Rayne Perrywinkle raised her firsts above her shoulders and quickly thrust them inward, curling into herself with emotion. Donald James Smith, a 61-year-old sex offender who was out of jail all of three weeks when he lured her 8-year-old daughter away with him at a Walmart, would never walk among the free again.

Perrywinkle cried on the shoulder of a victim’s advocate, one of the few constants in her life since losing Cherish Perrywinkle nearly five years ago.

In a matter of 15 minutes Wednesday afternoon, a jury of eight women and four men found Smith guilty of first-degree murder, rape and kidnapping. Jurors were told to report back to the Duval County Courthouse Tuesday morning to begin the penalty phase.

They will have two choices: Smith will either spend the rest of his life in prison or he will be sentenced to death provided 12 jurors agree to that. It used to be that in Florida a judge decided life or death based on a majority recommendation of the jury. That’s all changed now.

During the penalty phase attorneys from both sides will present evidence, but instead of proof of guilt or innocence being the goal the focus will be on the appropriate punishment: Does Smith deserve life or death?

Family members of Cherish will be able to explain to the jury the impact her death had on them. The phase also give Smith’s defense attorneys a chance to ask for leniency and present evidence as to why his life should be spared. Smith’s family, friends, perhaps a psychologist will also have an opportunity to speak on his behalf. Smith too may testify.

He chose not to testify Tuesday after the state rested its case. When it came time for the defense to present its case, there was none. Julie Schlax, an experienced death-penalty attorney rose from her seat and said, we rest your honor, continuing along the same vein as earlier in the week when there was little cross-examination of witnesses by the defense.

Smith himself made a decision about cross-examination Monday when he told the judge he didn’t want his attorneys to question Perrywinkle when it was their turn during cross-examination. Perrywinkle, he said, had already been through enough.

All of that as odd as it seemed, may have been a defense strategy.

“I would assume there’s a lot more going into the case than people would understand or even see. It might look weird when you’re watching it, like why aren’t they doing anything, but there’s an end game here,” said attorney Rich Sichta.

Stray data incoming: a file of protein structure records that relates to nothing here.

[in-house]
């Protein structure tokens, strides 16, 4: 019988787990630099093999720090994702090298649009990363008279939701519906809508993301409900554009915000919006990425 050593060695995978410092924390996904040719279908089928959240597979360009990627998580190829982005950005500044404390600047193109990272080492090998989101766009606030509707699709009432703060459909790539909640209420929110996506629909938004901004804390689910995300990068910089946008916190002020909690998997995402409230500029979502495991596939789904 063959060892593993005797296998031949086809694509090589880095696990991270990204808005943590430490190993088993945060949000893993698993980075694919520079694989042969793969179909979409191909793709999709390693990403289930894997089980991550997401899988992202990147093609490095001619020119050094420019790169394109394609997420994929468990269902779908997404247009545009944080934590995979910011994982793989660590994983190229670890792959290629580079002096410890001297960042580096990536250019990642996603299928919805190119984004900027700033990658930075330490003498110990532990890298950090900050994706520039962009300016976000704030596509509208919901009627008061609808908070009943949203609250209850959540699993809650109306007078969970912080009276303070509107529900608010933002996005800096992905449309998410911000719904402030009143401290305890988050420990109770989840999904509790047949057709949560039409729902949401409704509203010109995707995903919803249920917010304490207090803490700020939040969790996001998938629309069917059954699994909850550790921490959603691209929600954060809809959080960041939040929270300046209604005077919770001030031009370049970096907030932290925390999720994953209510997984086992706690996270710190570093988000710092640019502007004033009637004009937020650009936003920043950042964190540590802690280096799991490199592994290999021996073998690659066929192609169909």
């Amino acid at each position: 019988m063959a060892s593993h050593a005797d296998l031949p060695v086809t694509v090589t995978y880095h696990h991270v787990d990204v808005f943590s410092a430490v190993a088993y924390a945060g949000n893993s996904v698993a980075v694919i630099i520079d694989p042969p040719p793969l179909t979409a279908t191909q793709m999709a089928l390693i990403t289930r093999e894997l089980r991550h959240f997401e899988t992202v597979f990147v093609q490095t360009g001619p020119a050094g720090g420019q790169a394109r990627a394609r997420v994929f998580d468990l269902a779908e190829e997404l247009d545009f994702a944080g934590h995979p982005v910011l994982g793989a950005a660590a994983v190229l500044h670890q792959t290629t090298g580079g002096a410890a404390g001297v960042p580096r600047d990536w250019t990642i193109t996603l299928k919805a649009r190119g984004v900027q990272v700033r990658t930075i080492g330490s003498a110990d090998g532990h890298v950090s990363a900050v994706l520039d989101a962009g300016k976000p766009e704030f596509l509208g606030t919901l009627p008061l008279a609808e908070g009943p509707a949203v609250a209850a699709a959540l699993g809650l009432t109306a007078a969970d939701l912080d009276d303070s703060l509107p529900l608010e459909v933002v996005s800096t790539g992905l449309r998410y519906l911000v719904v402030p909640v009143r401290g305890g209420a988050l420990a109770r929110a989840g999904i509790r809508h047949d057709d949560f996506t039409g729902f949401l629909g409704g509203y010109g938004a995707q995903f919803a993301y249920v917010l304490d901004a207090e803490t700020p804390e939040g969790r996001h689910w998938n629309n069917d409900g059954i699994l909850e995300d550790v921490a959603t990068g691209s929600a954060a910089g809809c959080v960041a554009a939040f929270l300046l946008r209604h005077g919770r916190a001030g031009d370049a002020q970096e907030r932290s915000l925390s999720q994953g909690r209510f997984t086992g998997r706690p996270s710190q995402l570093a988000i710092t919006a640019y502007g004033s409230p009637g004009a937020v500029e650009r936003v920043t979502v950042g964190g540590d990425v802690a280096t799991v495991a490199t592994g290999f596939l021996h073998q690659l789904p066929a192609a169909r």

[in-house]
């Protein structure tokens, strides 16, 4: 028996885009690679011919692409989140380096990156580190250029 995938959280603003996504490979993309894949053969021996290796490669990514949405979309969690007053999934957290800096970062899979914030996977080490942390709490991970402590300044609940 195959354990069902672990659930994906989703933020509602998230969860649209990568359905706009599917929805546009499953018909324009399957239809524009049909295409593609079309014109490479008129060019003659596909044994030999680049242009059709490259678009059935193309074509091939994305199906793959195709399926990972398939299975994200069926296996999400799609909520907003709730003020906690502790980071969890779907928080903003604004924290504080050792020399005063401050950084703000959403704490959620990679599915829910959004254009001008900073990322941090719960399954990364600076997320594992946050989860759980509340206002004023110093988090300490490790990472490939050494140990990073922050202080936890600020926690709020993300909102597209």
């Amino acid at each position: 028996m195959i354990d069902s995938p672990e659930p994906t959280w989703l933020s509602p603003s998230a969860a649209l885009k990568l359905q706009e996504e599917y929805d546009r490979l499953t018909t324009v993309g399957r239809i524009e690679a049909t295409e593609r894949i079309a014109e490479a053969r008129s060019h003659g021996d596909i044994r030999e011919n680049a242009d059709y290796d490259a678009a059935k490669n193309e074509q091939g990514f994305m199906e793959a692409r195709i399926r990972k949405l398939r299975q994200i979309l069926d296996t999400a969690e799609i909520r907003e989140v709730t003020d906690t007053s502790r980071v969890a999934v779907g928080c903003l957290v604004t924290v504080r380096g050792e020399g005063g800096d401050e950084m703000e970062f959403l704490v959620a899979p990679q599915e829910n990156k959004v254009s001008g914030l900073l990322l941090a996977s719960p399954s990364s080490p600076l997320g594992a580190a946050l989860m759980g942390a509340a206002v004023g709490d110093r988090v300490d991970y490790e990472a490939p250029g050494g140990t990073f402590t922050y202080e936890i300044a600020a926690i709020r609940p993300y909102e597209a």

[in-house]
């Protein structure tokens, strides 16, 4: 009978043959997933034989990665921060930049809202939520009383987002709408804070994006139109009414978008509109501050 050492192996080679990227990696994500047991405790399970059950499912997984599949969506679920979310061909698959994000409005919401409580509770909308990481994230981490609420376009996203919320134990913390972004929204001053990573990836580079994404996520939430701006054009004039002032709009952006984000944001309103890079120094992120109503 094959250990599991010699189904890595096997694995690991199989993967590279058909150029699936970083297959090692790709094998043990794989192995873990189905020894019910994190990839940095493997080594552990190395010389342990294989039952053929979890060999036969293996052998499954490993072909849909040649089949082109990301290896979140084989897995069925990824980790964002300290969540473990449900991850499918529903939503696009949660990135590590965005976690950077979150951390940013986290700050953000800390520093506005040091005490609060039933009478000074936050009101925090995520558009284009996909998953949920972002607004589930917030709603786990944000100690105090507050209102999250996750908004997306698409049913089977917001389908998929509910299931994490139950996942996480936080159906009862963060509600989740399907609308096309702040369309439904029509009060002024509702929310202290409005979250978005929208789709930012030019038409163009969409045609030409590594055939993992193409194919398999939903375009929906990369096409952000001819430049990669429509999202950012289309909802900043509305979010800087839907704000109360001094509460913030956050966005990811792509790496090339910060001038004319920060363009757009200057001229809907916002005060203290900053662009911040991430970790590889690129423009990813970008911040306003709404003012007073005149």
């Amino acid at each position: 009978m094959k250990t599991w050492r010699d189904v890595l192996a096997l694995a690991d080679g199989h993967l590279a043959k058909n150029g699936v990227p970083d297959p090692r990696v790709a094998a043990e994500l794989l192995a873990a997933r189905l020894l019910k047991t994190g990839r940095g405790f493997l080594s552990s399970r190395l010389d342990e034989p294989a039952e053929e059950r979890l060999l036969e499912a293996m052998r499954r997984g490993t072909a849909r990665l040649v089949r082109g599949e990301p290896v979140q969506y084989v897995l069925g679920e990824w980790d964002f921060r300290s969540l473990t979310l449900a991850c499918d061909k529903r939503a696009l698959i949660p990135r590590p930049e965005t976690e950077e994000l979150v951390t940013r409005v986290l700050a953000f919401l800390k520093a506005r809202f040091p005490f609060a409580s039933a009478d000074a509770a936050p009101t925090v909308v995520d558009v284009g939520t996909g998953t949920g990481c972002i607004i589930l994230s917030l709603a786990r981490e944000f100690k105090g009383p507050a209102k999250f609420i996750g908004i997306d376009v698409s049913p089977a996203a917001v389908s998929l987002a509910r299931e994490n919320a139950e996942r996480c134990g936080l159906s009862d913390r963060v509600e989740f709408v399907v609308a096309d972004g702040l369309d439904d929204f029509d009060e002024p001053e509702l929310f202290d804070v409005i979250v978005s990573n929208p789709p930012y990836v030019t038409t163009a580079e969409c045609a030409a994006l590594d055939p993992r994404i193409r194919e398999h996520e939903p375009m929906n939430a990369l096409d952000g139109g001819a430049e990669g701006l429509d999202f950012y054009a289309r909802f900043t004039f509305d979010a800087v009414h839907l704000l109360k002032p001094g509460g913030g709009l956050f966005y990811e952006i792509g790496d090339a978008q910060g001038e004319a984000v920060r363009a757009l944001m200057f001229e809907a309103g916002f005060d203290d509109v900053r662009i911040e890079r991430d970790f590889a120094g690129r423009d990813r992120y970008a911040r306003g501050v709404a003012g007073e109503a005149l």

Sichta, who handles death-penalty appeals in Jacksonville, often has to look at cases and determine if the defense’s trial strategy made sense. Sometimes, he said, it can make sense for the defense to plead not guilty but then not put forward any arguments during the guilt phase.

“In some cases what the defense tries to do is to remain credible with the jury because if you’re trying to argue there’s some kind of issue here where first-degree murder doesn’t apply or there shouldn’t be a conviction, and the evidence doesn’t match what you’re saying, then you’ve just ruined your credibility with the jury.”

He said defendants who have tried pleading guilty in death-penalty cases have had very little luck at persuading a jury not to sentence them to death. When a defendant instead pleads not guilty — as Smith did — Sichta said, the jury can feel vindicated that they convicted the man, even if they choose to sentence him to life instead of death. When a defendant pleads guilty, he said, the jury might feel they can only vindicate the victim if they sentence the man to death.

“I think the minimization that they’re doing here is maybe strategic in regards to the penalty phase and I would imagine them … spending a lot more time in the penalty phase than in the guilt phase. We didn’t ever say he was not guilty. We didn’t lie to you.”

During Assistant State Attorney Mark Caliel’s closings, he briefly looked away from the jury and turned to face Smith: “He looks like a harmless old man. Little did she know what lurked beneath the surface.”

Smith was relatively emotionless during the trial. At the end of the 37-minute closing statement by Caliel, Smith rushed his hands over his face, rose from his seat and headed toward an armed guard who stood near a door that ushers him back to solitary confinement at the jail.

In its case, the state proved that Smith convinced Perrywinkle and her daughters to join him at a Walmart so he could buy them some food and clothes. He spoke of a job that in reality he didn’t have and a wife that he also didn’t have. He said his wife would bring a gift card. He lured Cherish away from her mother by saying they were going to the front of the store to McDonald’s.

“Get me a cheeseburger,” Perrywinkle shouted, uttering her very last words to her daughter.

Police arrived at the Walmart at 11:19 p.m. June 21, 2013. The search for a man named Don with a white van was on. The next day Smith was spotted driving on Interstate 95. While ordering him to the ground, they noticed he was drenched from the waist down.

“She’s in the water,” Officer Charlie Wilke called out.

Cherish was found in a watery grave. Her anatomy was unrecognizable but he left his genetic fingerprint inside her, Caliel said.

“From the grave she is crying out to you,” Caliel told the jurors as he was finishing his closing arguments. “Donald Smith raped me. Donald Smith sodomized me. Donald Smith strangled me until every last breath left my body.”